Japan is on a lot of people’s bucket lists. Most people put it off because they have been told how expensive it is (false). Japan is one of the most breathtaking countries; this has a lot to do with the preservation of its national heritage. Ancient Japan is still alive in many of the cities. If you’re looking to take part in the heritage of an ancient kingdom, marvel at the care that goes into every detail of Japanese culture, or taste the succulent dishes of an island nation born to innovate, then you should most definitely visit these places in ancient Japan:
Kyoto (ancient capital of Japan)
The culture of Kyoto has been preserved for hundreds of years. Despite globalization and the rise of technology, the people of Kyoto are dedicated to exhibiting the dances, theatre, and other performing arts.
“The period from April 1 to the end of the month every year is set as the period for Miyakoodori, and events to show the skills of maiko and geisha are held during the period.” —JNTO
Kyoto is also home many temples, one look at Tenryuji Temple and you will know why it is a World Cultural Heritage Site. Make sure you stop at the Fushimi Inari-Taisha (a shrine made up of hundreds of orange gateways), although there are 40,000 spread across Japan the most impressive ones are in Kyoto. This city is remarkable in every season thanks to its communion with nature. Make it a point to take a stroll across the Togetsu-kyo Bridge. This bridge is a marvel in every season, whether it is covered in snow, or dusted by cherry blossoms.
This is a city of gold. The dazzling shrines and temples include some of the most intricate wood relief carvings in Japan. Nikko Tōshō-gū Shrine is a World Heritage Site and a must-see shrine. There are currently repairs being made to the structure but it does not take away from the experience. Its carvings depict many types of animals, all representative of different aspects of Japanese tradition.
“The carved monkeys covering their eyes, ears and mouth, respectively, were inspired by the Buddhist teaching that if we do not hear, see or speak evil, we ourselves shall be spared from evil…” —JNTO
These designs are all painted with the richest colors, and let’s not forget, gold. If you’re looking for a serene experience, wander through Kanmangafuchi to glimpse the abyss created by a volcanic eruption. Along the paths there are jizō statues (the small stone effigies of the Buddhist protector of travelers and children). Try to count them on the way there and back and see if you count the same number. They are tricky!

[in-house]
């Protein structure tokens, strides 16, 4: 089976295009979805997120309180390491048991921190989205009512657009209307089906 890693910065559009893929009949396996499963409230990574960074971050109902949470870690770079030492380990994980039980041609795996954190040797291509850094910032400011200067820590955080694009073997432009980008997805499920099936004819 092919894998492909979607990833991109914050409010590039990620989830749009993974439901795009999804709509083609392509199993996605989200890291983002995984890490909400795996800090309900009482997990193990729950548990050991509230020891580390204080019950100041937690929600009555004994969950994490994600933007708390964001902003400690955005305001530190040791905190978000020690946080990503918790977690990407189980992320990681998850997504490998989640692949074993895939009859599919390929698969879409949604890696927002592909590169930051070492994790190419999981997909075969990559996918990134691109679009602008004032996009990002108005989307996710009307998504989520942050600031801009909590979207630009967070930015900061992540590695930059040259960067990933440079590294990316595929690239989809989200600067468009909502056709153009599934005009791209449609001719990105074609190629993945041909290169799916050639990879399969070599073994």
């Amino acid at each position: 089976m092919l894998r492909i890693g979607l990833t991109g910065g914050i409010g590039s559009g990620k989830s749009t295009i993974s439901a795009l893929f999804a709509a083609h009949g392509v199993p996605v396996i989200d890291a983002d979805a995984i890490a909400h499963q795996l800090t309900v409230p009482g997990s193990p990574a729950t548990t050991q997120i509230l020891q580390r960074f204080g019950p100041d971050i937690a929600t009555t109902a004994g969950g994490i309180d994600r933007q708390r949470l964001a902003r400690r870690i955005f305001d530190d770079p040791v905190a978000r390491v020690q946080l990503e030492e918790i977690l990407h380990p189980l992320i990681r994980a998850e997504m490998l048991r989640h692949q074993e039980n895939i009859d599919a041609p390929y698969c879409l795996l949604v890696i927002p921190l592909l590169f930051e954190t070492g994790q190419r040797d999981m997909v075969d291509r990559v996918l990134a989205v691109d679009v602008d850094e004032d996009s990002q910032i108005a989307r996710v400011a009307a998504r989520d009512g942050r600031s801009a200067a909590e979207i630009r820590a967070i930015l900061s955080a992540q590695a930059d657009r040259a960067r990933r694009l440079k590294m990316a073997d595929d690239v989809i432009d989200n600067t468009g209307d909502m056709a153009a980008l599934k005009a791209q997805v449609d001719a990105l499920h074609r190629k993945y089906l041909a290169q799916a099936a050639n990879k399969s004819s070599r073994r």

Yamaguchi (Kyoto of the West)
This prefecture dates back to the 14th century, and was designed to look like “The Kyoto of the West.” It’s home to the the five story pagoda (Ruriko Temple) which was created in the 15th century. It was build to reflect the culture found within Kyoto, but for a warlord. This temple sits within Kōzan-kōen. This park holds a museum and the graves of the Mōri lords, (Tōshun-ji).
Bonus: If you happen to be in the Southern part of Japan, the Usuki Sekibutsu is a collection of Buddha statues carved into a cliff preserved since the 12th century. They are a sight to behold. If you’re looking for a slightly bigger Buddha then make sure to stop by the shrine in Kamakura.
It’s said that Funazushi, a dish native to a specific lake in Shiga is the closest you will get to the origin of sushi. Funazushi consists of salted seafood caught in Lake Biwa, and allowed to ferment for up to three years. Kitashinais the best restaurant to taste this dish (featured on the Travel Channel) but it can be pricey. If you’re looking for more recognizable looking sushi dishes, definitely check out Sushi Dai, in Tokyo. Since the market is only open in the morning, you’ll have to get up pretty early, but it’s so worth it.
If you’re looking for a little background about this beloved noodle soup, check out the Shinyokoham Raumen Museum in Yokohama. The most authentic, and theatrical experience in ramen can be had at Mengekijo Genei, in Fukuoka. Fukuoka is a city full of food experiences, so make sure you give yourself enough time to try it all.
The vitality of Japanese culture and society comes from their dedication to their heritage. So much is sacred to the Japanese people it is difficult to travel within Japan without feeling a sense of awe. The Japanese people have spent hundreds of years in time, money, and effort to preserve ancient Japan. We can get you there on a budget, and make sure you have a place to rest up for your next adventure. There is so much to see, experience, and learn from this country. What are you waiting for? Start your journey.